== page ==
First Flights
Taken someone on their first airplane ride?  Introduced a friend to the joys of General Aviation?  Had your first flight and want to share the experience?  Post your story in this thread and inspire others.

https://www.aopa.org/advocacy/airports-and-airspace/airport-advocacy/asn/asn-volunteers-only/asn-newsletter-july-2017#two
5 Replies
June 13, 2018

Seven year old Liam had his first ever ride in an aircraft a couple of days ago flying commercially from Pennsylvania to Colorado.  His grandfather had arranged a flight for Liam and his sister Emma in my T-41B during their visit.  Emma has some prior experience in light aircraft and granddad has been a want-to-be pilot most of his life.


We departed Fremont for a loop over the Royal Gorge, then on to Salida in smooth air.  Liam was duly impressed with an aerial perspective, but soon wanted a hand at the controls.  Much to Emma’s discomfort, I turned the yoke over to Liam and he was soon making course and altitude changes, some of them on purpose.

We landed at Salida and enjoyed brunch at Pancake Patio.  On the way home, we circled Grandpa’s house and waved at Grandma.  Liam had another go at controlling the airplane and even started using the radio.  Despite Elizbeth’s eye rolls, Liam has the makings of a pilot.
As a postscript, Grandpa was inspired enough by Liam to make an offer on a Cessna 172 and arrange flying lessons.  Who says the young can’t teach the old new tricks.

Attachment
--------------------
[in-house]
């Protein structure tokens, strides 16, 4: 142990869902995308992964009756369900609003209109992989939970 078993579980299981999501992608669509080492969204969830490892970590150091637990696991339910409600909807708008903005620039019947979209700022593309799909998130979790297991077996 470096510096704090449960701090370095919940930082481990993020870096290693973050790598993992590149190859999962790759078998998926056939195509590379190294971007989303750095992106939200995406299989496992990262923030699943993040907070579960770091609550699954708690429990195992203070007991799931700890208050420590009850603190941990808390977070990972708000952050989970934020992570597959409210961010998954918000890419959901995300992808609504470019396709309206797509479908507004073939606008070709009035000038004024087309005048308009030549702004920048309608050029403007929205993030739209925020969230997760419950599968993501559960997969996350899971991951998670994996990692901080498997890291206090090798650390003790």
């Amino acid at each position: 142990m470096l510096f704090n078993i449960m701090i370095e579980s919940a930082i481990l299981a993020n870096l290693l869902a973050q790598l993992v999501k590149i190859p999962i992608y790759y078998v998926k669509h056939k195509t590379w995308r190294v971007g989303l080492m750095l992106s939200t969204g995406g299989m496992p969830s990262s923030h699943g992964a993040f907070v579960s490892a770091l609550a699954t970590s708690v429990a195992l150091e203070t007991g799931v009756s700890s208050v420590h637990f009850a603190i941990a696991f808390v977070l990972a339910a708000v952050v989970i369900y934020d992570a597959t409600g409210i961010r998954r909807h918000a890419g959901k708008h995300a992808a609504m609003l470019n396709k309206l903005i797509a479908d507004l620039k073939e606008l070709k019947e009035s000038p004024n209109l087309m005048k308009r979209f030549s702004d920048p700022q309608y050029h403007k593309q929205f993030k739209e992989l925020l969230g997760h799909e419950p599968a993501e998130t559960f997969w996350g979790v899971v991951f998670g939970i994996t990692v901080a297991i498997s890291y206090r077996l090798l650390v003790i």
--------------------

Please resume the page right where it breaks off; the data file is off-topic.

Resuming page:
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June 15, 2018
During the pre-flight brief at the Stonehenge Fly-Out from Missoula, Kelsey was introduced as looking for an empty seat to ride along.  I offered my right seat with the caveat that she take a look at the Tailwind, which is pretty small.  She accepted without hesitation.
As we got acquainted, I learned Kelsey was 21 and considering flight school.  An uncle had given her a few rides in a Cessna 152, but she had never had her hands on the control of an aircraft.

We departed last in the slow group, my plan being to lag behind, shoot pictures over the Bob Marshal Wilderness, and use the Tailwind’s speed to catch up as required.  We were soon S-turning along behind a C-182 on tundra tires doing 90mph.

As we leveled off I offered Kelsey the opportunity to fly the airplane.  She accepted, I gave her a brief overview of the rudder, stick, altimeter, VSI, and ball, and she took over.  She was a natural.  She quickly correlated the rudder pedals and ball and was flying smooth S-turns maintaining distance behind the C-182 while holding altitude.  She also proved to have remarkable situational awareness.  She had all six of the aircraft in front of us in sight while I could only pick out three.  She proved adept at spotting other aircraft throughout the flight.

With Kelsey at the controls, we swung out east in a wide arc, taking in the Bob Marshal Wilderness and the southern reaches of Glacier National Park.  I gave Kelsey headings and shot pictures while she flew.  We were both enjoying ourselves.  Kelsey piloted the plane right to Stonehenge, then observed as we did a standard pattern and landed at the suddenly busy private strip.